Cars are a wise choice for less densely populated parts of MetroVan, V Island and BC in general, and that is why around 100M are produced annually. And yes, some of them are electric .. less than 1% .. and yes that will increase as range increases, prices drop and charge stations are more numerous and charge faster ..
          And yes there are some tax credits for oil and gas firms .. I called it “hardly any” which is true in BC’s $48B annual provincial budget !!
          Truth is not black and white, my (young?) friend !

        2. Thomas, I can assure you that it won’t be old farts who come up with the solutions to the problems created by old farts.

        3. Any solution in a big city is incremental, in stages, over time. More e-cars, more bike lanes, more densification, more road/bridge/tunnel tolls, per km charges, more debt, ever higher public servants salaries, ever more resistance to higher taxes, more AVs, more people .. hey a subway even one day all the way to UBC or N-Van or W-Van .. may I live the day .. and I am not even 60 .. quite a young fart actually given life expectancies will be 100+ for healthy folks in their 50s with no gene pool indicating major diseases .. looking forward to 50+ more years of online and in-person commentary .. based on facts, truth, life style preferences, taxes paid, income situation, physical location, education level, rumours or mere opinions !!!
          Keep in mind that “old farts” tend to pay most taxes and tend to have the most sway over major decisions in politics .. and I believe CC is in her 40s .. so she is not going away anytime soon either .. younger than our young 50s mayor ..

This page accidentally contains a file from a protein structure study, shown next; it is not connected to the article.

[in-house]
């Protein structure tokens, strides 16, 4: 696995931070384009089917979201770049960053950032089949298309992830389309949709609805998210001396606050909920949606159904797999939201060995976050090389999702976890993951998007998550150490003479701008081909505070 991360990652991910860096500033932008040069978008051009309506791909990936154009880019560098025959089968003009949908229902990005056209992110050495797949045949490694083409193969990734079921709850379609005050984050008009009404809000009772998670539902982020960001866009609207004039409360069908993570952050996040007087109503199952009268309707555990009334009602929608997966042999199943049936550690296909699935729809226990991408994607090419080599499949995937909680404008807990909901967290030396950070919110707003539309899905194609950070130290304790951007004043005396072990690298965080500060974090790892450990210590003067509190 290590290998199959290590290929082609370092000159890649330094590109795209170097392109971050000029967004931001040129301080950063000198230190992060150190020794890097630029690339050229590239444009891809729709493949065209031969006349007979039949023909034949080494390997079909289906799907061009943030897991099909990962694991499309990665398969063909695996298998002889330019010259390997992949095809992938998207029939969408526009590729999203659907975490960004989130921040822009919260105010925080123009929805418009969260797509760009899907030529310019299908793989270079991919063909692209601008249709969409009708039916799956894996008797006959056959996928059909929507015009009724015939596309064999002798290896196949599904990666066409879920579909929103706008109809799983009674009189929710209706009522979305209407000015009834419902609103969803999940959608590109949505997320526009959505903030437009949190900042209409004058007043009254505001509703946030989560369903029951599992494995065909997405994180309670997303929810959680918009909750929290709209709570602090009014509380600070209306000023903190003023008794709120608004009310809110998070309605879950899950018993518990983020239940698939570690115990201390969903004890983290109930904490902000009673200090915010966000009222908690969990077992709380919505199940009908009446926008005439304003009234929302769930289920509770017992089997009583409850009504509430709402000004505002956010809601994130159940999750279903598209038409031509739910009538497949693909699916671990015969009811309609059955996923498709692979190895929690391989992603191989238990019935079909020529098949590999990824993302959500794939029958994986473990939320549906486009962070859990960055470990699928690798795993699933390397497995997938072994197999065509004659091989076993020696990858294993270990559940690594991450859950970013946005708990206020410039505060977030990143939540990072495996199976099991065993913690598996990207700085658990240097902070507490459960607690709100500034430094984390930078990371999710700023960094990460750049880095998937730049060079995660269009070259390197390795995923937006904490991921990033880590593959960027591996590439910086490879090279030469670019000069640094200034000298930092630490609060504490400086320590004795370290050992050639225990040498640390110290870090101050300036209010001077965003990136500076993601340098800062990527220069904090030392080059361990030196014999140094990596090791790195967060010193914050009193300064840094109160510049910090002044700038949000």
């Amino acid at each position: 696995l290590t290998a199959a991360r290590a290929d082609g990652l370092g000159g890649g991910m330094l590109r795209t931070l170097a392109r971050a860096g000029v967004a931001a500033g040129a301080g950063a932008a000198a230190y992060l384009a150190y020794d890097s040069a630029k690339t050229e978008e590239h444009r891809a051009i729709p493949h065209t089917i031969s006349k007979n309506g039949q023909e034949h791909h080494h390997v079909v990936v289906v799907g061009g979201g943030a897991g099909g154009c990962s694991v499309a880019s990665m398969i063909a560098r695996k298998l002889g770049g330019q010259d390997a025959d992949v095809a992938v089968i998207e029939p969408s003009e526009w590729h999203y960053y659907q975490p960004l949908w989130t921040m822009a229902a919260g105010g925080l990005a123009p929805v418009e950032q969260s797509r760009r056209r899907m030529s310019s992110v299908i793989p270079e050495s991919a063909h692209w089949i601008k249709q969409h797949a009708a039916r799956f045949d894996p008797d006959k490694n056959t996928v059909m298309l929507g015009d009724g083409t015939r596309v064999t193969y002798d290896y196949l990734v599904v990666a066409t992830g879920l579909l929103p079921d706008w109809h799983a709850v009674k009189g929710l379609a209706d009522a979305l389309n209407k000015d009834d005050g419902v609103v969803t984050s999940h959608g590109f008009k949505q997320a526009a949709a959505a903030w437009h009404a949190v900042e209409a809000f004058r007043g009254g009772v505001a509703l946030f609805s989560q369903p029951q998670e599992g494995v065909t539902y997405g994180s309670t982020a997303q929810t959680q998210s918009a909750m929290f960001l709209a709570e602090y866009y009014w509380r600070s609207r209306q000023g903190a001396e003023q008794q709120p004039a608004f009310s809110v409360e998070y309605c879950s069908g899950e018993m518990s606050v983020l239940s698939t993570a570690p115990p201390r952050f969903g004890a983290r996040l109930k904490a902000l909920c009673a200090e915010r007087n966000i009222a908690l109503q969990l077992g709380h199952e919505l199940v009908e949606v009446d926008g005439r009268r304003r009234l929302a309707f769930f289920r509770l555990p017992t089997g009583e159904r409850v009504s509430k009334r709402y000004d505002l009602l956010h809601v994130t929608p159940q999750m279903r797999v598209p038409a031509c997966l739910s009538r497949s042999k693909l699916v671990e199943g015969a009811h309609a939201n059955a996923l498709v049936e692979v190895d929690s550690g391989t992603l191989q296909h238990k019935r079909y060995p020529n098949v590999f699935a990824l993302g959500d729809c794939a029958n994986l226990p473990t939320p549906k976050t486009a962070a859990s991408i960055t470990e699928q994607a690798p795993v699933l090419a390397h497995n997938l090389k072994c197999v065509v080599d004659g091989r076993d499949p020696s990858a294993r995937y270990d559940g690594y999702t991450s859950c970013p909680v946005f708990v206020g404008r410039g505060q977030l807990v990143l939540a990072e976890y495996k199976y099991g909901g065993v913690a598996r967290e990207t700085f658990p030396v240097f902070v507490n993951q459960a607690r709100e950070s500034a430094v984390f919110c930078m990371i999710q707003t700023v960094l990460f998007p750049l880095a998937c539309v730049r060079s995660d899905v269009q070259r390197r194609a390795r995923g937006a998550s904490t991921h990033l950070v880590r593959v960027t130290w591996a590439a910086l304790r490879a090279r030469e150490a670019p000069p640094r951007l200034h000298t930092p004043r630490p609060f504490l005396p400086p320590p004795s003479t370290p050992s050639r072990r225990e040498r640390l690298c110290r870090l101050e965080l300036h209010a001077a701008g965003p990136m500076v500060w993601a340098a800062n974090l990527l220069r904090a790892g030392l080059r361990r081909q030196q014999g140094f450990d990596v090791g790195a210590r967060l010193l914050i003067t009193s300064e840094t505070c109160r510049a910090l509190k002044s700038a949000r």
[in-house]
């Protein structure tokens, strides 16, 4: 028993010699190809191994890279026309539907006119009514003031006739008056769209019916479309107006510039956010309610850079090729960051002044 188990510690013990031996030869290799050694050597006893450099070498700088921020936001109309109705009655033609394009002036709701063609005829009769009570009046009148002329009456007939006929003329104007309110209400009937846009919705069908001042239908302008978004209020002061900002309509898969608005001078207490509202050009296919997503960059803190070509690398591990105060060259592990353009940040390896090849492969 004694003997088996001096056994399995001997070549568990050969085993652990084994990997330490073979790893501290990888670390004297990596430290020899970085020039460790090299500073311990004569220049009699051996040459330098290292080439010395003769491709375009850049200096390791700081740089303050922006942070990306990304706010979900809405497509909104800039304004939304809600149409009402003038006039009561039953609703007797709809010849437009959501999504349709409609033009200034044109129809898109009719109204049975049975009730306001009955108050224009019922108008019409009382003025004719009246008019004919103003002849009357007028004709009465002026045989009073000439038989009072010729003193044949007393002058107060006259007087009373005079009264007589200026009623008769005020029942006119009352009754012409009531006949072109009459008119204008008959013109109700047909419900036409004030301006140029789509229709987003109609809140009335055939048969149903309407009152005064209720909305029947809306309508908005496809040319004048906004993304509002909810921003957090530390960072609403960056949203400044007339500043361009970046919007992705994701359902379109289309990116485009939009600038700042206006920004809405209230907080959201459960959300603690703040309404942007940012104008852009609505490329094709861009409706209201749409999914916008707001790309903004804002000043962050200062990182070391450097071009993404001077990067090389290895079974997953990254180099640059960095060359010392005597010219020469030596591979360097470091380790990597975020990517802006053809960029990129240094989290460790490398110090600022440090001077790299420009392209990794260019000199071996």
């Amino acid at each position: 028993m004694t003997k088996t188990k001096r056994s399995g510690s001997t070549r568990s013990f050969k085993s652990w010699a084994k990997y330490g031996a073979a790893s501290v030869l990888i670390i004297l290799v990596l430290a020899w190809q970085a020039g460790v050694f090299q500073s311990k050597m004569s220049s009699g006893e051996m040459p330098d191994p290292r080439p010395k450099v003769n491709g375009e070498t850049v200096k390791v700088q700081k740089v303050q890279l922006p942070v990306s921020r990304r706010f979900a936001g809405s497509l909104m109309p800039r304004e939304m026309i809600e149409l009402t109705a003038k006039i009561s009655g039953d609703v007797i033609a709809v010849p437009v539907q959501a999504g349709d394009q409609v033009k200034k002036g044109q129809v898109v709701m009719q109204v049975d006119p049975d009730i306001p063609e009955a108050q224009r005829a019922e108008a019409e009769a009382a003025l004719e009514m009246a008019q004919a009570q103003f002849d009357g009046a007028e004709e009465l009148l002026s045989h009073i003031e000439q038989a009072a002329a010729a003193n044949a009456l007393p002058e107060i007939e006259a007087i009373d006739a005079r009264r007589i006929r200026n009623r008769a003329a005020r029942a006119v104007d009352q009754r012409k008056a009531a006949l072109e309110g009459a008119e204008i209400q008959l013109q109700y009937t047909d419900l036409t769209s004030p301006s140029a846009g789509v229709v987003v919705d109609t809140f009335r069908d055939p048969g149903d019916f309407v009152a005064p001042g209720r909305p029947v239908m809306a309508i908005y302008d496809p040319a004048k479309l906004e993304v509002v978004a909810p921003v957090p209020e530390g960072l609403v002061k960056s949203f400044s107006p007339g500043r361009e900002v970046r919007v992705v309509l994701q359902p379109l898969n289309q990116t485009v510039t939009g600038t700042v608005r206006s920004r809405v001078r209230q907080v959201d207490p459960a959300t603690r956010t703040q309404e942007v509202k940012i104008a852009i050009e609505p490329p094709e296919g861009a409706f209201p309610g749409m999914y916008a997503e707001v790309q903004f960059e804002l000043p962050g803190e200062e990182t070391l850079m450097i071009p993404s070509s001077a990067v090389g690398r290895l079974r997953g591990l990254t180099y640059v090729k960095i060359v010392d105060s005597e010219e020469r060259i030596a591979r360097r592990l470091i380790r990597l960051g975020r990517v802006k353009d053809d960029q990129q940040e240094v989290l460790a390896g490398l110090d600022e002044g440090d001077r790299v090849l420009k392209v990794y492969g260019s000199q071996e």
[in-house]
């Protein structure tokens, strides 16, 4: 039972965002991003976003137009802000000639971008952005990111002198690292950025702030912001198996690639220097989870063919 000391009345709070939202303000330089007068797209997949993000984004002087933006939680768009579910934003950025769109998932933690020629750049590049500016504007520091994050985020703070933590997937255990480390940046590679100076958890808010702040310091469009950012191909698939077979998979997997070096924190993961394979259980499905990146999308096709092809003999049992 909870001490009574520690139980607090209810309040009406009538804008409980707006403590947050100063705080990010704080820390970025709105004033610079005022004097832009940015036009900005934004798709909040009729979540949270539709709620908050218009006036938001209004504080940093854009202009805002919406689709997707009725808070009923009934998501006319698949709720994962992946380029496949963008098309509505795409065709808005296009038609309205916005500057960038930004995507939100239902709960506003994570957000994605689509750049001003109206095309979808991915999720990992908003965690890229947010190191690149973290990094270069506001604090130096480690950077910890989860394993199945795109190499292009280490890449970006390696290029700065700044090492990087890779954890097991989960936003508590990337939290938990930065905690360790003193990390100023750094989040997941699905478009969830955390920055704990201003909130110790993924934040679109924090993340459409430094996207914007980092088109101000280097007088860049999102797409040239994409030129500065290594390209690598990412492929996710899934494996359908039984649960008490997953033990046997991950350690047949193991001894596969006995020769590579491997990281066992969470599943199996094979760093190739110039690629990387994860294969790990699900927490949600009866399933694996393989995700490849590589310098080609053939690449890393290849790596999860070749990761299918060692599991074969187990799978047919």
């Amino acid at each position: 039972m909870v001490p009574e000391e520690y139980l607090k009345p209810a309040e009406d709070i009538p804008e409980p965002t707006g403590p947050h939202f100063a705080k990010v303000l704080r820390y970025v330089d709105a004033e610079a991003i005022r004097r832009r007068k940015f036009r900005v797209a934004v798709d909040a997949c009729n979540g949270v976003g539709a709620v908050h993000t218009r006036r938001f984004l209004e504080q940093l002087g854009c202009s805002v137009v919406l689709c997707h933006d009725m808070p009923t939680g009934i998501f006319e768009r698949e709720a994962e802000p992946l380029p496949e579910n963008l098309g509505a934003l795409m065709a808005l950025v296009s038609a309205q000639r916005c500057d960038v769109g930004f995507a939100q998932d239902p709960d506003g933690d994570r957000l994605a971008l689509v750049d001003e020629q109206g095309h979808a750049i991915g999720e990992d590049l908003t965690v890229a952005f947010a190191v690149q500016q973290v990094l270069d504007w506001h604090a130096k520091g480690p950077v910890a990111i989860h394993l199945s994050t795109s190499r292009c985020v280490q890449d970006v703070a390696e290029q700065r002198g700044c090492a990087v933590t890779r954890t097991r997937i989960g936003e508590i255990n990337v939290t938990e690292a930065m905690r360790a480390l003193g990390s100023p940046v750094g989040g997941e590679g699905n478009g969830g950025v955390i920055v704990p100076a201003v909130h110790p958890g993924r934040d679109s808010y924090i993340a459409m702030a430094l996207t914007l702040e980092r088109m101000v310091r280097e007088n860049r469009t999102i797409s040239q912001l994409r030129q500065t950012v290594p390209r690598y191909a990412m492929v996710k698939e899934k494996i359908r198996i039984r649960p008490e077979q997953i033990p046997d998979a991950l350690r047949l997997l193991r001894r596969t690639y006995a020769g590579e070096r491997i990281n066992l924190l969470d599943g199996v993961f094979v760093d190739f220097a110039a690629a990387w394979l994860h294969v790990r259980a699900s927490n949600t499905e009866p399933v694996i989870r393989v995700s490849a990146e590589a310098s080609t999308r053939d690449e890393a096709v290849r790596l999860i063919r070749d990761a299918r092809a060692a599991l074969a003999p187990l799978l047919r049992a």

You’ll be glad to know I drive a hybrid, use both major car shares in the city quite a bit, walk a lot and find diesel buses or trucks appalling .. especially if wobbly like the #99 buses ! Where are the e-buses or gas-trucks in (allegedly so) green Vancouver ?
          I also think that a tax grab of over 25% of anyone income taxes is unethical, bordering on theft and that public sector employees with very high job security & safe pensions need to earn far less than a comparably educated and capable private sector employee with far lower job security and little to no pension & benefits (but of course you knew that already)
          Variety (of opinion) is the spice of life, is it not ?
          There is no “I” in TEAM: Together Everyone Achieves More !

  7. Why do all topics have to end up arguing about auto vs. transit subsidy? There are so many cross-subsidies (tangible and intangible) between so many aspects of modern society, including between all transport modes, that it is difficult to prove one is subsidized more than another. To say you know the facts, well no one has really done a good job at such a “wicked” analysis. Consider this: subsidies are like you doing people favours, and vice versa. Over your life time you probably gave a hand to many people and them in return. Try doing the accounting on that to see who helped who more is probably easier than to figure out the impact of subsidies of various modes over lifecycles and across populations that have varying migration and utilization rates by mode. I find most studies are either biased to one mode or do not do a complete and exhaustive enough analysis. If you know and have proof that one mode is more subsidized, please share it with the group. And the word “subsidy” doesn’t even do justice to the concept of the interaction between social welfare and economic equity which also requires a definition of how each individual perceives value. To really consider this honestly and thoroughly is like opening up Pandora’s box as your going down the rabbit hole. I commend those who try with an objective and sincere approach.